Is the keto diet a good idea? Should I be intermittent fasting? What’s the fastest way to lose belly fat? As an online dietitian, these were the questions I was bombarded with last year… and it says a lot about our relationship with food.
Despite all the diets and food fads, the latest CDC statistics indicate that obesity in American adults and children has been increasing at its maximum historical rate since 2011. We’re basically eating ourselves to death! Yet, in developing countries there are about 800 million people who will eat just one meal today, if even that.
These people are also faced with food issues, but at the complete opposite end of the spectrum when compared to us. Nothing brought this home for me more than my trip to rural Uganda. I noticed a striking contrast in how people treat their relationship with food and what issued they confront on a daily basis.
The Hunger Project: You Won’t Look at Food the Same
In 2017, I traveled to Africa with The Hunger Project, a not-for-profit devoted to helping end world hunger.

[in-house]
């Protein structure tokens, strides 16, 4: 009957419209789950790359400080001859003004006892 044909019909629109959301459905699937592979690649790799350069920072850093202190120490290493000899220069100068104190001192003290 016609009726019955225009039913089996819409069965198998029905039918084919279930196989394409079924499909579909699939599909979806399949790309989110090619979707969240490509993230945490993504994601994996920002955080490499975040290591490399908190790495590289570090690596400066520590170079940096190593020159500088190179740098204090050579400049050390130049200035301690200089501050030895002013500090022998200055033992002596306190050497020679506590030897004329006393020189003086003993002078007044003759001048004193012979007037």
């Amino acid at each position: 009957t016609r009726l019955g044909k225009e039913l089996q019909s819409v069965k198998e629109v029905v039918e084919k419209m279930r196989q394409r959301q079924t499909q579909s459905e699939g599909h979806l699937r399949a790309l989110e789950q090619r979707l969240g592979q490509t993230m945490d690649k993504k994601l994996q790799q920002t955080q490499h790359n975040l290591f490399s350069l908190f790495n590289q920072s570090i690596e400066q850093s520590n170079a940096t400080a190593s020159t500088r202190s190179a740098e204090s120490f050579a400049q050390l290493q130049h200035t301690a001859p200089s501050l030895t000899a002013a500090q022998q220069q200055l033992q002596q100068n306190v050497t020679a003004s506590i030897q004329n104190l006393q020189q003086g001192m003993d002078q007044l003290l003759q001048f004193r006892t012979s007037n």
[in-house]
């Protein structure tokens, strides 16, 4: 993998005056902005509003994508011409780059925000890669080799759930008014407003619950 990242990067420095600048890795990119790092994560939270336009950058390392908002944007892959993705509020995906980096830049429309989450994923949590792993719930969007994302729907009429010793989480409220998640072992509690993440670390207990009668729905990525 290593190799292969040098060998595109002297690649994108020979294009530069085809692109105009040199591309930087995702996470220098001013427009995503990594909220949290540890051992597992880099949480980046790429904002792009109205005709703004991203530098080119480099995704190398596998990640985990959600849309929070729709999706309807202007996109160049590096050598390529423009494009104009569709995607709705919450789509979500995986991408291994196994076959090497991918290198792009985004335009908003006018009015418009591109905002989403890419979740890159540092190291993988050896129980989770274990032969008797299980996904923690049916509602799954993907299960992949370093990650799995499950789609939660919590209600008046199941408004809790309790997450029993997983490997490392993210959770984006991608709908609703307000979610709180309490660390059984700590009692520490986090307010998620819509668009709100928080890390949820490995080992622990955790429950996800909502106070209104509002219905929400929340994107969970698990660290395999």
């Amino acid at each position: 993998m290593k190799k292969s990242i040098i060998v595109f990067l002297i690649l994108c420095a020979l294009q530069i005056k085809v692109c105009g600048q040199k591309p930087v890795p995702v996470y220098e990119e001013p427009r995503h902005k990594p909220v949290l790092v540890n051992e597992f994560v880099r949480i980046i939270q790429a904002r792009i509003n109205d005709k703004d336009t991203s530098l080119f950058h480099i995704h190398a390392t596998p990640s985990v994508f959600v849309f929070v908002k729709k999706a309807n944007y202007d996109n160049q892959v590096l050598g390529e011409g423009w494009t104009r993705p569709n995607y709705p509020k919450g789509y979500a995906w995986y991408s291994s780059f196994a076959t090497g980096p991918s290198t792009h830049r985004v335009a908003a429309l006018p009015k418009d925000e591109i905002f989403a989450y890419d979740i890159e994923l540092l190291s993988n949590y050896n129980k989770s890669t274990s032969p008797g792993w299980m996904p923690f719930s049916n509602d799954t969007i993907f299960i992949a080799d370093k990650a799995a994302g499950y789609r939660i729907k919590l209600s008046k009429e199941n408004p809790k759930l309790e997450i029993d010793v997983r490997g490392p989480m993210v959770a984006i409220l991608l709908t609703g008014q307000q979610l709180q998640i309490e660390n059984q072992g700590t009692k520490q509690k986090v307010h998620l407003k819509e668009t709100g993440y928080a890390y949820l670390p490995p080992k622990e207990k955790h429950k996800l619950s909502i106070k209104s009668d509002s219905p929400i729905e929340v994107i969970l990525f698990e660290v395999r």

Instead of providing food handouts, this organization raises money to build a central community building that – run by local volunteers – provides villagers with access to a school, a health clinic, clean water, food storage, and micro-finance banks. In addition, demonstration farms offer training on how to farm “cash crops” such as coffee. This means locals learn how to grow food to sell, not just to eat, in order to generate an income.
When you actually see starving people, and how a small quantity of simple foods can dramatically improve their lives, it puts your own consumption into perspective. It makes you reevaluate how much you eat and how often. Moreover, it makes you realize all the insignificant things we complain about. It is truly humbling.
Rather than attempt to explain my experience in Uganda, I decided to document it in a video. I invite you to watch it below.
Hopefully, just watching this will change your relationship with food and the way you think about it – where it comes from, how much variety we have, how accessible it is, and how wasteful we are.
About the Author
Joe Leech is a dietitian (MSc Nutrition and Dietetics) and founder of the nutrition website DietvsDisease.org.
This article (What Poverty Can Teach Us About Our Unhealthy Relationship with Food) is copyrighted by Awareness Junkie, 2018. You may not copy, reproduce or publish any content therein without written permission. Feel free to share this article on social networks and via email. If you have questions, please contact us here.